As a native of Democratic Republic of Congo (DRC), I have seen first-hand what things are like on the ground – gang-rape, modern child slavery and other flagrant human rights violations on a massive scale, affecting scores of victims, especially in eastern DRC. Some people may not understand how a U.S. law related to corporate supply chain sourcing practices could help stop this horrific, decades-long conflict. However, I am writing to explain how the Dodd-Frank Act has done much to reduce violence in my country. It is one of the main reasons why armed groups no longer wield the power they once enjoyed.
In July 2010, the United States passed the Dodd-Frank Wall Street Reform and Consumer Protection Act. The Act includes a specific provision – Section 1502 – aimed at stopping the national army and rebel groups in the DRC from illegally using profits from the minerals trade to fund their fight.
“Before initiatives like the Dodd-Frank Act, armed groups would attack villages on a daily basis, killing people, taking hostages for ransom, and forcing farmers to flee,” says Alexis, who is in his 40s and comes from Mumba, near the major mining town of Rubaya. “Now that something has been done to clean up the mining sector, people can once again live in peace and tend to their fields without fear,” he explains. Alexis also notes that, whereas once there was a stand-off between militias representing different ethnic groups, local communities now live together in peace and harmony.
Until recently, groups such as the Mai-Mai and Nyatura rebels and the Lafontaine group in the North Kivu province controlled a number of conflict mineral (tin, tungsten, tantalum and gold) mines. Rubaya is a case in point. The area was still under Nyatura rebel control as recently as 2013. Yet since mineral tracking systems were introduced in March 2014 as a result of the Dodd-Frank 1502 reforms, Rubaya has become an island of stability where communities live side-by-side. Before the economic boom spurred by a demand for conflict-free minerals, Rubaya had an estimated population of just 1,500. Now, less than four years on, it is home to more than 40,000 people. Rubaya is urbanizing quickly, thanks in no small part to the Dodd-Frank conflict minerals provision.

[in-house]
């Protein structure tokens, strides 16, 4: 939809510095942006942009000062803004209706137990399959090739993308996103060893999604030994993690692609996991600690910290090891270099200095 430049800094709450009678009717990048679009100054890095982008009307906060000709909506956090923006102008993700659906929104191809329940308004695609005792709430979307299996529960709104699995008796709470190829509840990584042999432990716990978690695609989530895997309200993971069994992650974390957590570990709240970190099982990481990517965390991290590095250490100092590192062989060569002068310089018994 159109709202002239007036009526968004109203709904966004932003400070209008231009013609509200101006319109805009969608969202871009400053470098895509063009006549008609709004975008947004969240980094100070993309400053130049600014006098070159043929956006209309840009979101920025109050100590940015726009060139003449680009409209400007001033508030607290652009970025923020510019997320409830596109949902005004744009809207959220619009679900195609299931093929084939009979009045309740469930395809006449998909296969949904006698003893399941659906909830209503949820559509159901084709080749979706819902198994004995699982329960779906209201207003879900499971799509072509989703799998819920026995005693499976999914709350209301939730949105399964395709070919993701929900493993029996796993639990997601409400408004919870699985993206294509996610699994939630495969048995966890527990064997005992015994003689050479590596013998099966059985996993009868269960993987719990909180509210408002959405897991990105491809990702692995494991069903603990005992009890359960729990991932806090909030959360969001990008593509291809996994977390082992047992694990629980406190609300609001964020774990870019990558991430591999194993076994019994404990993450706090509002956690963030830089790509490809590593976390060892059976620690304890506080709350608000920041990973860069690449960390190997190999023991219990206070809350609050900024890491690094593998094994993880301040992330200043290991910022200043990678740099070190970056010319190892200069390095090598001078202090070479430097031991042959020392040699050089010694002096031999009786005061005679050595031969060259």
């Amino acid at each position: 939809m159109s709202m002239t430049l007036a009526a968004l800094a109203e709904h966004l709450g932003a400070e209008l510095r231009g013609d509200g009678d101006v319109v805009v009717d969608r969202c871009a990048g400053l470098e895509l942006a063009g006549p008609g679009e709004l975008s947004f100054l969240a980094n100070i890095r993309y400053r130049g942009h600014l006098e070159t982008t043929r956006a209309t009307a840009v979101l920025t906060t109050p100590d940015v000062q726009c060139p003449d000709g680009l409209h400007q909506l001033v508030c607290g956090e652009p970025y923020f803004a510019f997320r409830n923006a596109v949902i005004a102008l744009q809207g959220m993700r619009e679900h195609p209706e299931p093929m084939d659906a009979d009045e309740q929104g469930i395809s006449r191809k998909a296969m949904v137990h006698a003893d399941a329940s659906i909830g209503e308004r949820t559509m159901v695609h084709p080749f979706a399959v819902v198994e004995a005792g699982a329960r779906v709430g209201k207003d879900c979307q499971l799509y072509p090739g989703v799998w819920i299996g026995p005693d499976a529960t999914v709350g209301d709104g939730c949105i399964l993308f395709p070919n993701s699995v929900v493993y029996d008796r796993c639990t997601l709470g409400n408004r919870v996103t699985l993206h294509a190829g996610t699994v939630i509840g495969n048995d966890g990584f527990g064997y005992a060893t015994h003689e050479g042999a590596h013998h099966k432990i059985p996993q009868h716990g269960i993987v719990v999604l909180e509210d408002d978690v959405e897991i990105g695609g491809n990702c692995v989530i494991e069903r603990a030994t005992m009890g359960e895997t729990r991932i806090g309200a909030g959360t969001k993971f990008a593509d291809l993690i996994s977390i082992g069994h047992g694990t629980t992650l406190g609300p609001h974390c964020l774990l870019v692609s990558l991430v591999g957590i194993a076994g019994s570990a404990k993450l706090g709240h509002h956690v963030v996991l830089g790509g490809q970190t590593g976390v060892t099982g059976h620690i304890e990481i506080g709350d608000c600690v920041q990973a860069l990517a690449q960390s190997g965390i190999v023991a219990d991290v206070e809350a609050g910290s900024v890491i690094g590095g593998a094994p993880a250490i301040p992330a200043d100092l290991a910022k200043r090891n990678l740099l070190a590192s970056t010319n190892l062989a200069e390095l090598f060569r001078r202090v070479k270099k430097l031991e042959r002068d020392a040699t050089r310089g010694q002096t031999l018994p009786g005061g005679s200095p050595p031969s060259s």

Rebels from the Nduma Defense of Congo (NDC) and other armed groups also controlled a number of mines in and around Walikale. Bisie – the largest tin mine – was regularly targeted by militias and was once held by forces loyal to warlord Ntabo Ntaberi Sheka. Now, Bisie produces conflict-free tin, thanks to increased transparency measures.
There is still a long way to go before conflict minerals from eastern DRC are eradicated from the global supply chain altogether. But with more than 220 mines now flagged as green, the evidence shows that the artisanal mining sector – long seen as beyond the reach of the law – can be governed effectively.
The progress achieved to date does not stop with the conflict-free classification – the ongoing benefits to mining communities are becoming increasingly apparent. Thousands of children have been freed from the mines and have returned to school, despite persistent challenges in finding alternatives for these former slave labourers. My organization, the Association for the Development of Peasant Initiatives (ASSODIP) has for many years worked tirelessly – on a shoestring budget – to help child survivors from Rubaya’s mines reintegrate into society and secure alternative work. Challenges remain. That’s why the Congolese government as well as international corporations sourcing from the DRC need to step in to offer these children a different way to earn a living.
The Dodd-Frank Act is truly worth its weight in gold. It has ushered in numerous improvements – including many not mentioned here. For that reason, it must not be repealed. We need to see further progress on governance of the artisanal mining sector, especially in conflict-ridden areas such as eastern DRC and the wider African Great Lakes region. The U.S. government and companies that require conflict minerals to make their products and earn a profit need to do more to ensure that this vital act is applied to the letter.
It has saved countless human lives.
Janvier Murairi Bakihanaye is a Congolese civil society leader and activist working in the mining areas of North Kivu, and winner of the Human Rights First 2016 Medal of Liberty.
The views expressed by this author are their own and are not the views of The Hill.